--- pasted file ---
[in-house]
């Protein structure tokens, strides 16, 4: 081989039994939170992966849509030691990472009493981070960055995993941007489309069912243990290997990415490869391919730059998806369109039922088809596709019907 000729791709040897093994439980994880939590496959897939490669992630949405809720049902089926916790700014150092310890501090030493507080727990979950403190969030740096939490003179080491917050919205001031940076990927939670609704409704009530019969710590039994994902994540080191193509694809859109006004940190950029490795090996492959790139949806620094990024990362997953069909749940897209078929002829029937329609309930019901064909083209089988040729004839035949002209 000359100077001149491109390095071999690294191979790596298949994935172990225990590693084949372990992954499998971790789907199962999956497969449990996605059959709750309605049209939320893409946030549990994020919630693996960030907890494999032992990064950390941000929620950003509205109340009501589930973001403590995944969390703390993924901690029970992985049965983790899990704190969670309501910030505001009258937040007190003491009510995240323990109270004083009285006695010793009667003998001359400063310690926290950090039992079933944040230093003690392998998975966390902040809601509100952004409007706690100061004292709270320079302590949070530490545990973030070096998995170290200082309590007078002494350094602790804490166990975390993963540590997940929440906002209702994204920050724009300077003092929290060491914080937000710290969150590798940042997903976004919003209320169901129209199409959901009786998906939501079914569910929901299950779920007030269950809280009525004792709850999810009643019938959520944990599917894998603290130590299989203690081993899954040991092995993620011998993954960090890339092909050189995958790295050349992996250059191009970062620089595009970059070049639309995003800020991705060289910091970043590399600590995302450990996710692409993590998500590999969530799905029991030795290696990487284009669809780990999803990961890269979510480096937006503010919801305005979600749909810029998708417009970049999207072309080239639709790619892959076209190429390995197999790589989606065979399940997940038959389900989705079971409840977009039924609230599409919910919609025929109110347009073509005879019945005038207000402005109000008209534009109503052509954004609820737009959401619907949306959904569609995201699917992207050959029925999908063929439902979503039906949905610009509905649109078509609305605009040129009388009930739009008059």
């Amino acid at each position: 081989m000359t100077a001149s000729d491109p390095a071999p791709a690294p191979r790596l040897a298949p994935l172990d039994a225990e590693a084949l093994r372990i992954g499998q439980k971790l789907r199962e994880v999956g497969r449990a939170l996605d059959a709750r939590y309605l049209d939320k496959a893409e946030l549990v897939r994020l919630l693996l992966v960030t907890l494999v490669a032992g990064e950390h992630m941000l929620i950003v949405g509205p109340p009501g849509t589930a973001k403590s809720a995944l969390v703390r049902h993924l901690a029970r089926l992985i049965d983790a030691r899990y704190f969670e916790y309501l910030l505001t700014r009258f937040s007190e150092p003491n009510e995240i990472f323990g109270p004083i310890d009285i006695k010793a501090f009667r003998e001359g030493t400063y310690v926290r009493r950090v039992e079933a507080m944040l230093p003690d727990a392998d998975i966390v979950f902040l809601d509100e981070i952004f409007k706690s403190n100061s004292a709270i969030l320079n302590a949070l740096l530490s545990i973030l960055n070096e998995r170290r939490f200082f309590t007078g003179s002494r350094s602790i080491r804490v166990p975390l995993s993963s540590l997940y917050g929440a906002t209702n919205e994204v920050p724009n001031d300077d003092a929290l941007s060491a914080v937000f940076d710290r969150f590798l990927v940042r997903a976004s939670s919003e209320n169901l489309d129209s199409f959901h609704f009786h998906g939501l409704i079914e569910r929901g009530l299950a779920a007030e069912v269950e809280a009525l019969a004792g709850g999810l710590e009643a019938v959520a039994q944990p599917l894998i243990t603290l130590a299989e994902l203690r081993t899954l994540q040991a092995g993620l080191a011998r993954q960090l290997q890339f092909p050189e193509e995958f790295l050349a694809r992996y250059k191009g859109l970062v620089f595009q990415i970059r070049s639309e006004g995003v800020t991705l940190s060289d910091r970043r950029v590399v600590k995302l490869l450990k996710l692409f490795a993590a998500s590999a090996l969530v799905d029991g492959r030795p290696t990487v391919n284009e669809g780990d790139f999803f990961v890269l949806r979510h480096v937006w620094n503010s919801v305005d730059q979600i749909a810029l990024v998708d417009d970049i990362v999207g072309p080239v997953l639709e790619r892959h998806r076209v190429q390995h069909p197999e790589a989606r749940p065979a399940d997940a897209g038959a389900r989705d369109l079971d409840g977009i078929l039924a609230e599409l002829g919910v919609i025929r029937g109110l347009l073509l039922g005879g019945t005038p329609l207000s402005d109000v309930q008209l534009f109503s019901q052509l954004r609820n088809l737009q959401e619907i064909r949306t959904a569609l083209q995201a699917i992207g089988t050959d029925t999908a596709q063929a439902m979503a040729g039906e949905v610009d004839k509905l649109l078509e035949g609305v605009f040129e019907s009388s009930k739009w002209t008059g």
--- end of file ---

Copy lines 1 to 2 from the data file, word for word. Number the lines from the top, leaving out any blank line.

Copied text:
[in-house]
């Protein structure tokens, strides 16, 4: 081989039994939170992966849509030691990472009493981070960055995993941007489309069912243990290997990415490869391919730059998806369109039922088809596709019907 000729791709040897093994439980994880939590496959897939490669992630949405809720049902089926916790700014150092310890501090030493507080727990979950403190969030740096939490003179080491917050919205001031940076990927939670609704409704009530019969710590039994994902994540080191193509694809859109006004940190950029490795090996492959790139949806620094990024990362997953069909749940897209078929002829029937329609309930019901064909083209089988040729004839035949002209 000359100077001149491109390095071999690294191979790596298949994935172990225990590693084949372990992954499998971790789907199962999956497969449990996605059959709750309605049209939320893409946030549990994020919630693996960030907890494999032992990064950390941000929620950003509205109340009501589930973001403590995944969390703390993924901690029970992985049965983790899990704190969670309501910030505001009258937040007190003491009510995240323990109270004083009285006695010793009667003998001359400063310690926290950090039992079933944040230093003690392998998975966390902040809601509100952004409007706690100061004292709270320079302590949070530490545990973030070096998995170290200082309590007078002494350094602790804490166990975390993963540590997940929440906002209702994204920050724009300077003092929290060491914080937000710290969150590798940042997903976004919003209320169901129209199409959901009786998906939501079914569910929901299950779920007030269950809280009525004792709850999810009643019938959520944990599917894998603290130590299989203690081993899954040991092995993620011998993954960090890339092909050189995958790295050349992996250059191009970062620089595009970059070049639309995003800020991705060289910091970043590399600590995302450990996710692409993590998500590999969530799905029991030795290696990487284009669809780990999803990961890269979510480096937006503010919801305005979600749909810029998708417009970049999207072309080239639709790619892959076209190429390995197999790589989606065979399940997940038959389900989705079971409840977009039924609230599409919910919609025929109110347009073509005879019945005038207000402005109000008209534009109503052509954004609820737009959401619907949306959904569609995201699917992207050959029925999908063929439902979503039906949905610009509905649109078509609305605009040129009388009930739009008059």